March 10, 1971: Bangladesh flag hoisted
The situation in the then East Pakistan was rapidly changing as people from all walks of life responded to the calls of Bangabandhu Sheikh Mujibur Rahman.
For the 10th consecutive day, all government and semi-government organisations and institutions remained closed.
Clashes between the Pakistan army and Bangalees were reported in different areas.
In most instances, crowds demonstrated their hostility to the soldiers by openly defying them.
They made it difficult for the troops to move around.
As a result, the army mostly stayed confined to the barracks, a demand that Bangabandhu had made at his March 7 speech.
The Bangladeshi Flag inlaid with the map of Bangladesh was hoisted on the roof of every household.
The flag was even seen at Rajarbagh Police Lines, different police stations, the High Court and residences of the justice.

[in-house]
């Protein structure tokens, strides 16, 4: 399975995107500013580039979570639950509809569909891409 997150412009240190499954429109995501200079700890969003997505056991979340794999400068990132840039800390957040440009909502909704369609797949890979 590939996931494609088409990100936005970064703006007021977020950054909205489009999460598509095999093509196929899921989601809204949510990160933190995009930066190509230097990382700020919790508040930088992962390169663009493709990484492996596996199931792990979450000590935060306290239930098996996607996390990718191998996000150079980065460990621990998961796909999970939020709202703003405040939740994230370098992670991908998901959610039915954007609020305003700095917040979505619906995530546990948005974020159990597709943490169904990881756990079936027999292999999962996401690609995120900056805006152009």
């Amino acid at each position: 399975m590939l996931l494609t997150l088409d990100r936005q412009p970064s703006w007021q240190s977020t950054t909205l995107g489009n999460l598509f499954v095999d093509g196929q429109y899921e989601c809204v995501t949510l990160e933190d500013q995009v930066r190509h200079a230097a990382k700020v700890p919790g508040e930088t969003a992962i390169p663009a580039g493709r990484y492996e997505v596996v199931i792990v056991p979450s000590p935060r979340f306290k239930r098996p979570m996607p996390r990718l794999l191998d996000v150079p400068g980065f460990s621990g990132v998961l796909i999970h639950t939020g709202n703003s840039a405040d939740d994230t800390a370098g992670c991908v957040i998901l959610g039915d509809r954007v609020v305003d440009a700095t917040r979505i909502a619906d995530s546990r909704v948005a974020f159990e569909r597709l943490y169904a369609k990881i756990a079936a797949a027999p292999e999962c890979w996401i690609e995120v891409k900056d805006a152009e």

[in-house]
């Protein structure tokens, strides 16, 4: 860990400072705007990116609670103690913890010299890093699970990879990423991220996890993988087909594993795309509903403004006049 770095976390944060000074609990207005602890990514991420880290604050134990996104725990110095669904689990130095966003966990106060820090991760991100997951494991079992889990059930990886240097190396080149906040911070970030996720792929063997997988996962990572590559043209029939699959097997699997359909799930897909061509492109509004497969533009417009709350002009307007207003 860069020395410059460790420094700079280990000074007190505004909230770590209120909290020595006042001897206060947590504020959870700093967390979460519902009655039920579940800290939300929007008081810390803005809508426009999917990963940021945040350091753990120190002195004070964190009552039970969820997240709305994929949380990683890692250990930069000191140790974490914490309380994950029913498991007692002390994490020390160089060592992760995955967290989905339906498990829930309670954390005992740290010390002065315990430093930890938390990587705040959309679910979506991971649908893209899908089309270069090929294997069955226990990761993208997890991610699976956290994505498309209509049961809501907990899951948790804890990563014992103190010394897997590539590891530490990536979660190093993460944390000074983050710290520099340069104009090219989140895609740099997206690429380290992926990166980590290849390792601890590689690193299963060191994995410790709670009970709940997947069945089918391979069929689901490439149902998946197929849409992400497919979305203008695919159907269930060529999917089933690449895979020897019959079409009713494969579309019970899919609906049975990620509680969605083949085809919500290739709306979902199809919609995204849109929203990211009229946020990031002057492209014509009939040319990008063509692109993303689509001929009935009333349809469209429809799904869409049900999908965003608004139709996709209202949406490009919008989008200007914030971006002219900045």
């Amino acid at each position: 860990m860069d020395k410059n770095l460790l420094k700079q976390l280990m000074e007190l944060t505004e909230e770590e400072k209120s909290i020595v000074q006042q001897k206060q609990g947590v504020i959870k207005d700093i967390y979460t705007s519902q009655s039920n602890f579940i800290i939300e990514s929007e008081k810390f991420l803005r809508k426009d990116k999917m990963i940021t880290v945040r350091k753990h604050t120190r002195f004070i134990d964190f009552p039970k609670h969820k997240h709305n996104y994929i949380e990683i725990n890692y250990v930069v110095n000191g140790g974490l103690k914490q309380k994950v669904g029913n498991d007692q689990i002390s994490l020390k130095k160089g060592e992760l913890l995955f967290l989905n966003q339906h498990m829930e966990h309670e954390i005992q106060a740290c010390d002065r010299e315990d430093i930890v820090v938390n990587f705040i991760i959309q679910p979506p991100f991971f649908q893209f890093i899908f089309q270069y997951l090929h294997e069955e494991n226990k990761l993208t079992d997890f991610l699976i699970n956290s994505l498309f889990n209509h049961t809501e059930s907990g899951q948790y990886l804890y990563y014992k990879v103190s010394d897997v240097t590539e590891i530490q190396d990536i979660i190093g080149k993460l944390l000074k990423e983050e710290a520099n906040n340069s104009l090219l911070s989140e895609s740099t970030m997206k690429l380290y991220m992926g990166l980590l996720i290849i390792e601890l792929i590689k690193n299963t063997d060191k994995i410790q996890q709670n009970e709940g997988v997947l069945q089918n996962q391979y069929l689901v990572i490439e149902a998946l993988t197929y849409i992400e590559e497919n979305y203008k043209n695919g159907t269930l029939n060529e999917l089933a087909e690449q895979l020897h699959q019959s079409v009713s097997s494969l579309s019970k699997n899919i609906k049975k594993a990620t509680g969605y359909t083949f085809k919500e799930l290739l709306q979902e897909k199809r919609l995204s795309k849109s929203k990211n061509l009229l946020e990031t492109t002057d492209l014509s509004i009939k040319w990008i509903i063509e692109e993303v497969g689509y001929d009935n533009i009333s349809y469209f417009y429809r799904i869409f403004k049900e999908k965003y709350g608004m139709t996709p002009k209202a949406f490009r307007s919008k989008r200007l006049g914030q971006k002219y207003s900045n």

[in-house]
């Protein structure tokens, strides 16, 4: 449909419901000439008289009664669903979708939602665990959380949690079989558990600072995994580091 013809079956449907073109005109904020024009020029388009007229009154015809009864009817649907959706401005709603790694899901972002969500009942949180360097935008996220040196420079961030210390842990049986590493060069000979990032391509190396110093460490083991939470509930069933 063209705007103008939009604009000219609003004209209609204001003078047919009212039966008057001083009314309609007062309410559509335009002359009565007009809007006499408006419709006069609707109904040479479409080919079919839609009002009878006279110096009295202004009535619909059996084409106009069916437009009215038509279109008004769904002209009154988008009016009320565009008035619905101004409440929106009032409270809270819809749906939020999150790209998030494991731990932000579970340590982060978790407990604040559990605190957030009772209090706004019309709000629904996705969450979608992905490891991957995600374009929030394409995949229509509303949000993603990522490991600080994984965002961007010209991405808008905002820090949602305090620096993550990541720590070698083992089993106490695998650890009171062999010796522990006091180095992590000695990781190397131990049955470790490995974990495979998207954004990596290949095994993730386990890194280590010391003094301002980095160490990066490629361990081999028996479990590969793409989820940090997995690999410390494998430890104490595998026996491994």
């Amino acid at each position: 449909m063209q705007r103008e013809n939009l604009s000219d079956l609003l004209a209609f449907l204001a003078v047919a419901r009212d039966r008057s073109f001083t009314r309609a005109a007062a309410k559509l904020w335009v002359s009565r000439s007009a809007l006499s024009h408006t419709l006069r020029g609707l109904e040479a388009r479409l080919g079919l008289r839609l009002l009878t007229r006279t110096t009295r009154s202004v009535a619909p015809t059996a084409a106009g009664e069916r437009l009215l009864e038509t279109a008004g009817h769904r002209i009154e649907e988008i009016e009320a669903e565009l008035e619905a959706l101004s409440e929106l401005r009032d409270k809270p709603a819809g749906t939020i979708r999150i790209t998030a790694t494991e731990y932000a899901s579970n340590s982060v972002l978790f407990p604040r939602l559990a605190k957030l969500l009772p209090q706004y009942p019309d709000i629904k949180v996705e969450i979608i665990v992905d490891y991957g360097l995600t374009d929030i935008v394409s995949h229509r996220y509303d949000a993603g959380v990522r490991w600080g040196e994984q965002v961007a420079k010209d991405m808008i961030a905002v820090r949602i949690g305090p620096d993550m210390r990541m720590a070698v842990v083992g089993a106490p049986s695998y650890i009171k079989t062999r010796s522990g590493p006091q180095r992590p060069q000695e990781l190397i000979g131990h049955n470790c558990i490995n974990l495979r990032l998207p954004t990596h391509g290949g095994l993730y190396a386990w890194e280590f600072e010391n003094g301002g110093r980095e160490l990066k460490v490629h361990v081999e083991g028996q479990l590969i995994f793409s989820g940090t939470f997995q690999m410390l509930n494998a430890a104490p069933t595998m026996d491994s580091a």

Patriotic Bangalee songs played on Dhaka Betar while programmes in favour of the Bangalee cause filled the schedule of Pakistan Television's Dhaka centre.
In Dhaka, Bangabandhu, in a statement, said people were following his order to keep offices, banks and other institutions closed.
He also termed West Pakistan's attitude towards Bangalee people as a ploy to keep the country under a military rule.
In Karachi, in a press briefing, NAP chief Wali Khan told reporters that he would head to Bangladesh to meet with Sheikh Mujibur Rahman on March 13.
The people's party chairman sent a message to Sheikh Mujibur Rahman saying that the future of the country was uncertain.
In Karachi, Air Marshall Asghar Khan said that the situation was changing and to protect the country from being separated, many steps needed to be taken.
He added that Sheikh Mujibur Rahman became the de facto government in Dhaka. The flag of Pakistan was flying only on cantonment premises. Unless power was handed to the party that won majority votes, the issue could not be solved.
Source: Liberation War Museum